"There might be a whole day where they don't tweet some craziness," Obama said. "You'll be able to go about your lives knowing that the president's not going to suggest injecting bleach."
"A Florida man wouldn’t even do this stuff," Obama joked. "Why are we accepting it from the president of the United States? It's not normal behavior."
In a sign of the times, Obama concluded his speech to a loud round of honking from supporters, who watched the event from their cars due to coronavirus concerns.
Ransomware infection leads New York county to ask absentee voters to double-check status
Parts of a New York county's computer systems have been infected with ransomware, potentially impacting voters there who had tried to register to vote by absentee ballot by email.
Chenango County was infected by ransomware the weekend of Oct. 17, John Conklin, the county’s director of public information, said in a statement. The news was first reported by the local Evening Sun.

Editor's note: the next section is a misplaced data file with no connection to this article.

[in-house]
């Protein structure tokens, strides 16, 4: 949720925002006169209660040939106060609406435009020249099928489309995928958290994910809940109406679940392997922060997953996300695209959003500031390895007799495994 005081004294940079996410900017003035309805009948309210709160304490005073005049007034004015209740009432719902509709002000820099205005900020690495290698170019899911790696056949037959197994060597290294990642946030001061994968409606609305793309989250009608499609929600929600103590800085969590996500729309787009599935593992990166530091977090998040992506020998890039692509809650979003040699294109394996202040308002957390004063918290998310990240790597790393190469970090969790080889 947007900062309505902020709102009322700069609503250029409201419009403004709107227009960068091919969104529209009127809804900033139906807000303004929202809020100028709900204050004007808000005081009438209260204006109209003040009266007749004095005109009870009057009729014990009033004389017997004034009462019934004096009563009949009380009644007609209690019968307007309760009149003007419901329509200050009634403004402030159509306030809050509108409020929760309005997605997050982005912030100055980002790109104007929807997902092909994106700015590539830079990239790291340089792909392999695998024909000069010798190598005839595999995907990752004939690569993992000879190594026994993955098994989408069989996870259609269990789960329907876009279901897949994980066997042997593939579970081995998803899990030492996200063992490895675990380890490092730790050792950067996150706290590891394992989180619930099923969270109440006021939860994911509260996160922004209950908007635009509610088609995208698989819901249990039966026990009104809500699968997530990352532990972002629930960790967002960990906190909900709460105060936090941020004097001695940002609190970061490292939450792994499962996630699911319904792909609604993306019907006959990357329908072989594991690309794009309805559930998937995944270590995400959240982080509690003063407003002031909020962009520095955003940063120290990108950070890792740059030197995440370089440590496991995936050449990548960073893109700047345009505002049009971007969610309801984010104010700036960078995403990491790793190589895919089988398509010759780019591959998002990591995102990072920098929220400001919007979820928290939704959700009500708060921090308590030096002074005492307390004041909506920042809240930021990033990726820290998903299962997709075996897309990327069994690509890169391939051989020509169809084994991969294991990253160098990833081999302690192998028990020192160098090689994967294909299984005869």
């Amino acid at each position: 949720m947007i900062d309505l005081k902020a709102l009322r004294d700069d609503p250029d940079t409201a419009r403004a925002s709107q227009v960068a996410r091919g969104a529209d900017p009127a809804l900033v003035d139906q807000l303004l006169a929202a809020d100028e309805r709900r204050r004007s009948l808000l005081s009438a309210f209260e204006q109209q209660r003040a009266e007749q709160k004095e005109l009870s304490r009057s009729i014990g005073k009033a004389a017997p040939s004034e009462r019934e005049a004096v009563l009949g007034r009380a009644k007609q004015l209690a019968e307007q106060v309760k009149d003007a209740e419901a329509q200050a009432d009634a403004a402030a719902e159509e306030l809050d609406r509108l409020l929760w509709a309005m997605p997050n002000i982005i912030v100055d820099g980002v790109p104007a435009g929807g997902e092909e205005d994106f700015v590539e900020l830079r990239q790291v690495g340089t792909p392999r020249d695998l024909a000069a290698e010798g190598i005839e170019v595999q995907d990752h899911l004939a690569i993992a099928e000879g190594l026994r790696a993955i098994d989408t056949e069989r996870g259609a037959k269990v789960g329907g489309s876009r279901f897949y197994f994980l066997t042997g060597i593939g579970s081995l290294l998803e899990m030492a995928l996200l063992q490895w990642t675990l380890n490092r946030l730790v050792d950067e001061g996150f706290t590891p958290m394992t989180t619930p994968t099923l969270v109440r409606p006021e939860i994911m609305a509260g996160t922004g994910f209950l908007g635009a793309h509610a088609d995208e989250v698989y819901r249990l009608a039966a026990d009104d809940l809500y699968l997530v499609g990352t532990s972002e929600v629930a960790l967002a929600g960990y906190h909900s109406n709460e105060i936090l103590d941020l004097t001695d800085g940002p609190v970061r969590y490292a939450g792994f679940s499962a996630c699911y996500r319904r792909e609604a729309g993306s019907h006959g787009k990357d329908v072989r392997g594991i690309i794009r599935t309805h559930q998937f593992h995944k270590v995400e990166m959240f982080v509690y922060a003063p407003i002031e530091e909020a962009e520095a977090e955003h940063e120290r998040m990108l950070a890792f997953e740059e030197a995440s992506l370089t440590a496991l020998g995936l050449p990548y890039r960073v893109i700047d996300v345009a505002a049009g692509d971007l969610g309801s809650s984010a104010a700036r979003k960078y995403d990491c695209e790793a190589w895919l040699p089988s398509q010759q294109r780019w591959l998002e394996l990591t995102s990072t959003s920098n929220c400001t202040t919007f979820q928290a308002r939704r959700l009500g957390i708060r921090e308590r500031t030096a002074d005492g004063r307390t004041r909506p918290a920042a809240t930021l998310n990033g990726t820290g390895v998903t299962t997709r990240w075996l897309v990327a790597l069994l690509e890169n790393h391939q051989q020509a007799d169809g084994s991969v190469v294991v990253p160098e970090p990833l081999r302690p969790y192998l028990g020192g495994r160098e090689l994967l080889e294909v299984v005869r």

While the county’s immediate election systems are unaffected, county email systems were, and some voters who had tried to register for absentee ballots by emailing the county may have not properly registered. Such voters should call the county Board of Elections to check their status, Conklin said in a phone interview.
Hall County, Georgia, is also dealing with a ransomware infection that initially slowed its absentee ballot counting, but officials say they’ve since worked through that backlog. Ransomware attacks on local governments are a common occurrence, and there is no indication yet that the recent ransomware infections are part of a widespread and coordinated attack on the U.S. election system.
Voter advocates hoping to stave off intimidation at polls